Our kūpuna engaged in indigenous agricultural practices for generations to support their sustainable lifestyle, and we can look to their cultural traditions and ‘ike to find solutions to meet today’s global challenges related to food production and climate change.
This approach to recognizing historical successes and approaches to guide the future was presented through a panel on the topic of Indigenous Agriculture last week on PBS Hawai‘i’s “Insights.”
The program was built around a study by researchers including Kamehameha Schools Integrated Resources Manager Dr. Natalie Kurashima, which was published in the journal “Nature Sustainability” in March. The study highlighted the vital role indigenous agriculture can play in producing food, while supporting biodiversity and indigenous well-being in Hawaiʻi under intense land use and climate fluctuations.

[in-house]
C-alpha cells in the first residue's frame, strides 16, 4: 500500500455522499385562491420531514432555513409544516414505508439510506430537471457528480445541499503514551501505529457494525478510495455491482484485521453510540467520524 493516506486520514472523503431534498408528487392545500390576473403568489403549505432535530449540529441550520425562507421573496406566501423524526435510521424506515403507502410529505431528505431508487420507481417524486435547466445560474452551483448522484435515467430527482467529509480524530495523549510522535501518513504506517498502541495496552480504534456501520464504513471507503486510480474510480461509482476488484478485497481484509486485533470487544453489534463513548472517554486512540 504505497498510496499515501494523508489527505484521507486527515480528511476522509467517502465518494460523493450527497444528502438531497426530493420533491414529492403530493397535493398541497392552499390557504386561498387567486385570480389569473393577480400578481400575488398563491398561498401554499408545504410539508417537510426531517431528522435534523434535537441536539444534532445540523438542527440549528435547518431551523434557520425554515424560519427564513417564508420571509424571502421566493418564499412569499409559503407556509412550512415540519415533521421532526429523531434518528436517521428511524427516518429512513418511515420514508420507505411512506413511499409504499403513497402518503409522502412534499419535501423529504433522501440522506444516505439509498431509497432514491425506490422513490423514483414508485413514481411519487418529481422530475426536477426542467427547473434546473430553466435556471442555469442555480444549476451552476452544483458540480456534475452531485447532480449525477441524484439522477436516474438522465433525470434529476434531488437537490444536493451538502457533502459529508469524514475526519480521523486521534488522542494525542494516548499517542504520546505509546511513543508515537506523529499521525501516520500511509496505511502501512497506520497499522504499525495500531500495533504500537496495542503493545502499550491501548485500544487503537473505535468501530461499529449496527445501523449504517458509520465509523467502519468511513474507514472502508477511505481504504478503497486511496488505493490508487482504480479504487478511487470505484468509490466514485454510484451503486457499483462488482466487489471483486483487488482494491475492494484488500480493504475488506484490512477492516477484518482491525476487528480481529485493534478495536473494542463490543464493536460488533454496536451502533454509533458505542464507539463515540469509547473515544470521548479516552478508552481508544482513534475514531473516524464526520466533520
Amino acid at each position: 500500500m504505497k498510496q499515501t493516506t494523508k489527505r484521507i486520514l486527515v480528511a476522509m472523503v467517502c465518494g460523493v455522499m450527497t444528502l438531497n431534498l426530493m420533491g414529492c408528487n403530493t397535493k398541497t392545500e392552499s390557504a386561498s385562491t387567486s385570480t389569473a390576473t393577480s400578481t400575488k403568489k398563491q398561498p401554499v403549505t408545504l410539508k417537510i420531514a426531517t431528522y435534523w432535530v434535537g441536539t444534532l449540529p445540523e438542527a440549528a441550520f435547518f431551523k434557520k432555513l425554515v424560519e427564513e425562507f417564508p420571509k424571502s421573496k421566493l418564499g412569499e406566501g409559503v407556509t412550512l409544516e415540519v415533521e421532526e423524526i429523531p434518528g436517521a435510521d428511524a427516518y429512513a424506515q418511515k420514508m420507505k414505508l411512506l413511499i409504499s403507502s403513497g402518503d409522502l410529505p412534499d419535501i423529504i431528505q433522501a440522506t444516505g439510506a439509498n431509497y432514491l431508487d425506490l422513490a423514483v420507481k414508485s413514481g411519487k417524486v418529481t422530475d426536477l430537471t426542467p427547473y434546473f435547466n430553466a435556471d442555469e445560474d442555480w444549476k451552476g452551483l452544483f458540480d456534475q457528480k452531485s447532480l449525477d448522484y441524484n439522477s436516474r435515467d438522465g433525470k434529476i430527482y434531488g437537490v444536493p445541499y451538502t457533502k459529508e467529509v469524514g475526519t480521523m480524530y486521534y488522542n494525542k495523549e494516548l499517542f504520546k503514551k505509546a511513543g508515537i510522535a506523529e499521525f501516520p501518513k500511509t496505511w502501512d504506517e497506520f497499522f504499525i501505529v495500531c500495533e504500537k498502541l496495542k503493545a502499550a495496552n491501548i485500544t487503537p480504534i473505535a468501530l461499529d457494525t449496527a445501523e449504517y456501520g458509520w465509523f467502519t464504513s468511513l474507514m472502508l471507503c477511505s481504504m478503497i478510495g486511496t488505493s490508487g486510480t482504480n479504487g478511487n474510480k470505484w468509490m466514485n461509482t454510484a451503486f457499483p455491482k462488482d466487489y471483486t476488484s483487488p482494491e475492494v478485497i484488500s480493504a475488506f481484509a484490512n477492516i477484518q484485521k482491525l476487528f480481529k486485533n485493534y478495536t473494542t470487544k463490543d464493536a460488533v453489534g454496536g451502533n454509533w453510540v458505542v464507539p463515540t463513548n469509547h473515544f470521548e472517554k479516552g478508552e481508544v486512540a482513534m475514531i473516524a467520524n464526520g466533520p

“For me, indigenous agriculture is just one way to connect people to place,” Kurashima said. She was joined on the panel by: Kamuela Enos, social enterprise director of MA‘O Organic Farms; Albie Miles, assistant professor of sustainable community food systems at the University of Hawai'i–West O'ahu; and Noa Lincoln, assistant professor of indigenous crops and cropping systems at the University of Hawai‘i at Mānoa.
During the broadcast, Enos highlighted the collaboration with KS as MAʻO’s social enterprise program and farm operation in Lualualei, Waiʻanae expands.
“Because of the scaling and the resources … we’ve been able to attract incredible resources like Kamehameha Schools to the table as partners,” Enos said.
Watch the episode online or view an encore presentation on PBS Hawai‘i on Sunday, July 14, at 2 p.m.